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The State of Conservatism Post Rush Limbaugh

The opinions expressed by columnists are their own and do not necessarily represent the views of
AP Photo/Patrick Semansky

I really miss Rush. Regardless how complex or critical the issue, I could always count on Rush Limbaugh’s entirely rational and moral analysis, delivered by an apex professional with genuine compassion, even for those with whom he disagreed. 


He was ensconced behind that golden EIB microphone; a master of ideas and argument. From his lofty height, he engaged with every thorny problem with an equanimity that drew a placid sagacity from an ocean of experience, and confidence. After all, Rush was “documented almost always right 99.7% of the time.” 

He was a compass that always pointed the precise bearing to truth. He was the constitutionalists’ loadstar. Rush was a man of genuine faith as is his brother David Limbaugh. Talent like Rush’s usually only comes along once a generation, if that. He was a pleasure to listen to, perpetually positive on the American experience and never strident, bitter, shrill, or profane. 

He was radio’s Elijah and his mantle has fallen.

One of Rush’s greatest strengths was his ability to play skillfully with ideas. He’d acquired what Oscar Wilde described as the “Oxford temper.” 

“The unfortunate accident — for I like to think it was no more — that you had not yet been able to acquire the ‘Oxford temper’ in intellectual matters, never, I mean, been one who could play gracefully with ideas but had arrived at violence of opinion merely.” 

The quote is from De Profundis (Latin meaning “from the depths”) a fifty thousand word letter written by Wilde to Lord Alfred Douglas. In the letter, Wilde repudiates Lord Alfred for what he saw as arrogance and vanity. Though Wilde would never have been described by any standard as a conservative, or moral, his insight is still entirely valid. All truth is God’s truth.  


The current state of conservatism is, to some degree, a troubling vortex of bickering personalities who’ve engaged in public spats. Who’s right or wrong will eventually filter through the sieve of time — there are two sides to every story and somewhere in the middle lies the truth.

That old saw usually holds true. At least, it’s a good working theory, and as a young deputy sheriff, it was my “go to” when trying to untangle the monkey’s fist of domestic dispute. 

There’s an inherent humility and understanding of human nature in the theory. It’s a recognition that omniscience escapes us all, and people are prone to lie, especially when money, fame, or sex is involved. In addition, the statement presupposes that both sides of the story must be heard to have a hope of coming to a reasoned assessment.

To be dismissive is the most grotesque form of egoism to ever erupt like a cherry-red pustule from the human psyche. 

But, perfunctory and dismissive seem to be the hallmarks of some who’ve desperately scrabbled after Rush’s hoary mantle. Their grubby fingers have clutched the sacred thing, turning to dust in their grasp, despoiled by pride, arrogance, and a perverse tongue. All things that God says he specifically hates. (Proverbs 8:13)  

Conservative thought is characterized by reasoned, clear thinking. Facts and truth inform opinion and bias yields to cogent argument. At least, that has been the standard for conservative thinkers. The left has been rightly characterized as a group of lock-stepping ideologues who plod along ponderously, even in the face of objective fact and reason. To call their anti-intellectual fervor “religious” is a disservice to religion, which has been the bastion of literacy, the cradle of science, and the champion of thought.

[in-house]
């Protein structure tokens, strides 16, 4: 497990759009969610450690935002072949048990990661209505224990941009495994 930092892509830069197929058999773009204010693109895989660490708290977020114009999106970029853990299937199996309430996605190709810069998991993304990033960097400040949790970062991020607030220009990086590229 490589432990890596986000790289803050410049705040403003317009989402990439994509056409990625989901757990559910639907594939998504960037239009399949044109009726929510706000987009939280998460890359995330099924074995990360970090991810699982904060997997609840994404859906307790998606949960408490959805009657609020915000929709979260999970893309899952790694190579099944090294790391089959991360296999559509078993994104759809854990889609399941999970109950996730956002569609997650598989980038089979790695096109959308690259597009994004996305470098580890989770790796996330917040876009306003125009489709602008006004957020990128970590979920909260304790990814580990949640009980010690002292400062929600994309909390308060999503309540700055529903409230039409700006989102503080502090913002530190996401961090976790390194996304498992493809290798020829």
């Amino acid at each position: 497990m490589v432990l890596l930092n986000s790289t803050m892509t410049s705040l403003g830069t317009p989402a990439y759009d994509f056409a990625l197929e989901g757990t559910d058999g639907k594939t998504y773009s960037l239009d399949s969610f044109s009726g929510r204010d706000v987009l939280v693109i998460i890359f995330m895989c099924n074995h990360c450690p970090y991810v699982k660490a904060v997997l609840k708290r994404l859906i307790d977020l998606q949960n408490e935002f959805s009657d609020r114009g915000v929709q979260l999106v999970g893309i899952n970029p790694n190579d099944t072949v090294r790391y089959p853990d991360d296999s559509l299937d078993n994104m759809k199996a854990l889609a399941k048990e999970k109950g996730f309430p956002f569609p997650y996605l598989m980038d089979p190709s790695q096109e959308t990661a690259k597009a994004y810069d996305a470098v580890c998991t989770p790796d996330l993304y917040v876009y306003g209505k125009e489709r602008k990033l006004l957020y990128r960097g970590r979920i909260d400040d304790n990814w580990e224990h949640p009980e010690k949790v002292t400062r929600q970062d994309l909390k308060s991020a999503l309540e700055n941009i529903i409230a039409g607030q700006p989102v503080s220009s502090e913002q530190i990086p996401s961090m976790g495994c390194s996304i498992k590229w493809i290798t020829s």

However, some prominent conservative voices have adopted a left-wing mentality, having fallen in love with a pet narrative or indulged in personality crushes to the exclusion of all reason.

If someone sounds unhinged, they’re hiding something. And, it’s usually a cherished grudge they’ve clutched to their bosom like poor Golem and his Ring of Power. Hold on to it, and it twists the soul. 

One of Rush’s greatest legacies is his enduring example of playing “gracefully with ideas.” It’s a skill that isn’t easily acquired, and it certainly isn’t cultivated in public school education. There are others who currently possess this hallmark of true education — Jordan Peterson is the foremost exemplar. 

A person must have the capacity to think well to engage with ideas, especially those that challenge preconceptions. It’s no small task, and small people are incapable of it until they find the humility necessary to listen and not merely hear. 

Rush’s mic has been passed like a golden scepter into faltering hands. Some people rise to fill a mantle too grand for their stature. Some people are merely crushed under its weight like a rotten tree borne down by the press of heavy winds — the core being merely desiccated flakes and burrowing termites. 

We all need the courage of our convictions and the humility to admit when we get it wrong. Those are the preconditions to becoming skillful in matters of the mind. Read a lot — start with the foundation of western civilization, the Bible. Live well, and write your thoughts down. Soon, thinking well will develop into an abiding wisdom, and you’ll find yourself engaging gracefully, artfully with ideas and truths more valuable than all the treasure you can imagine. 


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